Really busy with Massey, it’ll be good to get this semester out if the way (even though it just started). Presently my TODO list includes:
- Preparing my seminar presentation for Object-oriented Software Engineering
- Meetings with lecturers around Massey for projects and my research
- Haskell programming assignment *shudders*
- My research
So, how does this link my the title? Well, I’ve managed to get the work I’ve been doing on Centruflow to become my research project, and I’ve managed to get my seminar topic for another paper to be about something I’m researching for my research project. That’s sure to save some time….
That is all
Well, my work on implementing an XPath engine within Mandarax
is finally looking up. There is only one area that I’m facing big troubles, and I’ll start worrying about that later (tomorrow most probably). It’s cool what it can do now – you can give a query like “/fact | /rule” to gather all the rules and facts within the knowledge base, or if you want all rules with a certain size, you simply go “/rule[@size=’10’]”. The number of queries is unlimited – I’ve built a plugin system so people working within Mandarax can easily add further datatypes to the engine, allowing it to then provide results for that data.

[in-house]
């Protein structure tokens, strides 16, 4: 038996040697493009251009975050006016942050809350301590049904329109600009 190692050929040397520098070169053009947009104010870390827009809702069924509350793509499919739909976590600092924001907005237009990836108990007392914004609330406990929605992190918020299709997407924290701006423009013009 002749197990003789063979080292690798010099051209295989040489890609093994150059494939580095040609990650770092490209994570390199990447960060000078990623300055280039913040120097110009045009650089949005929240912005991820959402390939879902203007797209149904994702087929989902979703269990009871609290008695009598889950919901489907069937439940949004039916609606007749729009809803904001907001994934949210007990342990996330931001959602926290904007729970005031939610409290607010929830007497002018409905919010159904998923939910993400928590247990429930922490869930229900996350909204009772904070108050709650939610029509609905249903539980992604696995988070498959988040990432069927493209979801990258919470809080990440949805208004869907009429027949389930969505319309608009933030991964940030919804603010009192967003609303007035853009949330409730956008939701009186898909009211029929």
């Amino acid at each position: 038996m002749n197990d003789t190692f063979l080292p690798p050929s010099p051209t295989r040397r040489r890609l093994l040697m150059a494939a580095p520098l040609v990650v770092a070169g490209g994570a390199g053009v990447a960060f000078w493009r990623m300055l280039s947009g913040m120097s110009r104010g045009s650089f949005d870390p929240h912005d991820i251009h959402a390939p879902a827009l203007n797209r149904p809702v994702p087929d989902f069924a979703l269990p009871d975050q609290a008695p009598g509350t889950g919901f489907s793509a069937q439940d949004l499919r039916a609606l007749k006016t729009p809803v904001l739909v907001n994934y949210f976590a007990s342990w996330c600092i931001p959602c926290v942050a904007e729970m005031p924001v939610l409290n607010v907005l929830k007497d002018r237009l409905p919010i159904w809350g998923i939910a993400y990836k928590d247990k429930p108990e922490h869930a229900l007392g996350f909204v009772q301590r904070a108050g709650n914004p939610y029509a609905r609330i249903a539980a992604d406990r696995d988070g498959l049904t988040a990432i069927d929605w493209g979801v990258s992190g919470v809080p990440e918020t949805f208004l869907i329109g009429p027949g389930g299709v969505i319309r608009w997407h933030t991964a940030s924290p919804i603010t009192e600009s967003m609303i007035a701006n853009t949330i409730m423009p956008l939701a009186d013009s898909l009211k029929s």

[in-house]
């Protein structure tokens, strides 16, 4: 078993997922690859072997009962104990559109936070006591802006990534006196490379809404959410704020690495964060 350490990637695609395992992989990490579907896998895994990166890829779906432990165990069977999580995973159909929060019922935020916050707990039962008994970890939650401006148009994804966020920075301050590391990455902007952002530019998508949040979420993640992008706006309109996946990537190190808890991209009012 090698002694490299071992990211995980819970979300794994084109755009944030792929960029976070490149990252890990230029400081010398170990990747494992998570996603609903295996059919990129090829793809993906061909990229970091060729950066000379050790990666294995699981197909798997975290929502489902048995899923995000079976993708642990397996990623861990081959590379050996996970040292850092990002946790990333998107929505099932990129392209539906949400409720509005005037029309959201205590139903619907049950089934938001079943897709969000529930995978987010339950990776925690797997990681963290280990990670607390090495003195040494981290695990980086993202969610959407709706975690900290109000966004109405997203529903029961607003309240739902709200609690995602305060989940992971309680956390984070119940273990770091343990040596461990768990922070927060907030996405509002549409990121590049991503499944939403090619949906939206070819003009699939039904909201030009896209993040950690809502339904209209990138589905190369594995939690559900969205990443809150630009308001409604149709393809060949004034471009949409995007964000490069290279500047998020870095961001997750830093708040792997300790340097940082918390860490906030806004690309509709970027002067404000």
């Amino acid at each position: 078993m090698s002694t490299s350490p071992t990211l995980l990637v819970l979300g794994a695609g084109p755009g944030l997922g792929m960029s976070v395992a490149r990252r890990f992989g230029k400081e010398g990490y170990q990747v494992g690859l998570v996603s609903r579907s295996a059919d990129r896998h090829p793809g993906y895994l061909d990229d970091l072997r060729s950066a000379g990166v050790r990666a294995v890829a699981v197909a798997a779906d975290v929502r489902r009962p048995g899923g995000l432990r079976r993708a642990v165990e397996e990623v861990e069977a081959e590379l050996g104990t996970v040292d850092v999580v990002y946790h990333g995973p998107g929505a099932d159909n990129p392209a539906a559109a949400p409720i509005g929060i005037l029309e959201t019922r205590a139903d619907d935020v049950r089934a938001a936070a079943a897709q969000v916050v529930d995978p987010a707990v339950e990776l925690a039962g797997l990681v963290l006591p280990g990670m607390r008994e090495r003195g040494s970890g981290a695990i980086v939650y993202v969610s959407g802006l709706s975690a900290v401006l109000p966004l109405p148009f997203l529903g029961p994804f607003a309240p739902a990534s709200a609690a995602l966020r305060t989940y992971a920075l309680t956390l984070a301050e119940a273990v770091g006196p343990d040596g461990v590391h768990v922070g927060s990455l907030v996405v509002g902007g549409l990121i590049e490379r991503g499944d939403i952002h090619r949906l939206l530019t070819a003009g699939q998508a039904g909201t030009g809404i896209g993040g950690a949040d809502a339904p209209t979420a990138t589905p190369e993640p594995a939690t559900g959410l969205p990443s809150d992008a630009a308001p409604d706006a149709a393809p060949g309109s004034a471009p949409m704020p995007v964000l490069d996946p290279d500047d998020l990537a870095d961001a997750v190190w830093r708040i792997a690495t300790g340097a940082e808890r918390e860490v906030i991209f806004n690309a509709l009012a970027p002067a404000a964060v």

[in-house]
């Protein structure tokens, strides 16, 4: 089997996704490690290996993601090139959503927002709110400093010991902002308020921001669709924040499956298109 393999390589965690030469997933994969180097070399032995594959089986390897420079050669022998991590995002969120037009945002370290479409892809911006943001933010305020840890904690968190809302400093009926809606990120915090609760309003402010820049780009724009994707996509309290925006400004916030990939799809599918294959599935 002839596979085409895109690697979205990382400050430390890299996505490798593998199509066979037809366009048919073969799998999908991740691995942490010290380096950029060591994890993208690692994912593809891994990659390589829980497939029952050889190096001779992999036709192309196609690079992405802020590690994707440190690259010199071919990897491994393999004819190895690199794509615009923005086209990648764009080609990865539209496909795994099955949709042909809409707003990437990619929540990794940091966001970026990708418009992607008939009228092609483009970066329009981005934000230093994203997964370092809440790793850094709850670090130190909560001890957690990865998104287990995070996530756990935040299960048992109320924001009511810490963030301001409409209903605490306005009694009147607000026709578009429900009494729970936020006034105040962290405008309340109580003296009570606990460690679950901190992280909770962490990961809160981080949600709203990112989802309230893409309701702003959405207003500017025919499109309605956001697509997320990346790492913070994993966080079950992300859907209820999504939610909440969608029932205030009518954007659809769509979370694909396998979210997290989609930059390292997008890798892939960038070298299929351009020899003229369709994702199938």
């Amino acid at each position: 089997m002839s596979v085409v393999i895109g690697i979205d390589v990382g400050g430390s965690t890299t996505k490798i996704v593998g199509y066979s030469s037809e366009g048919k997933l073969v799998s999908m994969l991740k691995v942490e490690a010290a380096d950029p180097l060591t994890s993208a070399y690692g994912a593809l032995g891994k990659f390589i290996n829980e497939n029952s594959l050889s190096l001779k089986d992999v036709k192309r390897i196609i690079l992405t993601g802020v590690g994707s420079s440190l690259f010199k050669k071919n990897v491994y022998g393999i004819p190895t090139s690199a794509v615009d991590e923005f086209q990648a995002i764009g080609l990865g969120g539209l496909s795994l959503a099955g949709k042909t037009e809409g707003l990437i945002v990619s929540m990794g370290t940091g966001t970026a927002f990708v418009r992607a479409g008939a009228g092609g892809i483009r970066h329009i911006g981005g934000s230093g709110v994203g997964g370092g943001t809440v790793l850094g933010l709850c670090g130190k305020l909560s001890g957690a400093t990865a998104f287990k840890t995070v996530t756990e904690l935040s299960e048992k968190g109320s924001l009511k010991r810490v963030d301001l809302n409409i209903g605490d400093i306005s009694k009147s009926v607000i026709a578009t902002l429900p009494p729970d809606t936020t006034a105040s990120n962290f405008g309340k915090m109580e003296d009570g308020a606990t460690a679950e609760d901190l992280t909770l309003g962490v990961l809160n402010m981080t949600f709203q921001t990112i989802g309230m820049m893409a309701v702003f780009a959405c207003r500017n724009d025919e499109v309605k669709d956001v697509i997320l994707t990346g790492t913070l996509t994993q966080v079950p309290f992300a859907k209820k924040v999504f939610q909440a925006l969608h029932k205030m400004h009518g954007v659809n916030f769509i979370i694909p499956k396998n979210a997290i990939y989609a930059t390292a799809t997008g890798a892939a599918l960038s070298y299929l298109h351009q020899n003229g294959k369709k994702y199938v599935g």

Compare this with having to write your own code each time you want to find something out within the knowledge base, and the benefit becomes hugely obvious. And here is a view on the code repository zoomed in on my XPath code (I admit the code isn’t nice right now – it’s in debug mode):
Other than that, I’ve just been finalising (and bug fixing) Leopard Tutor, my app for a massey associate professor who wants to use it to teach students Java and object-orientation. They basically build up a UML diagram from a source code listing. Hey Microsoft – wouldn’t it be cool to get this switched over to a C# teaching tool? It would take very little work, and it’s another way to get students to learn .NET over Java. Ask me for more info
Here’s something I just found. I’m yet to look as I’m quite busy, but I’m sure it’ll help satisfy people on the features of visual studio 2005, something that I harped on about here and here.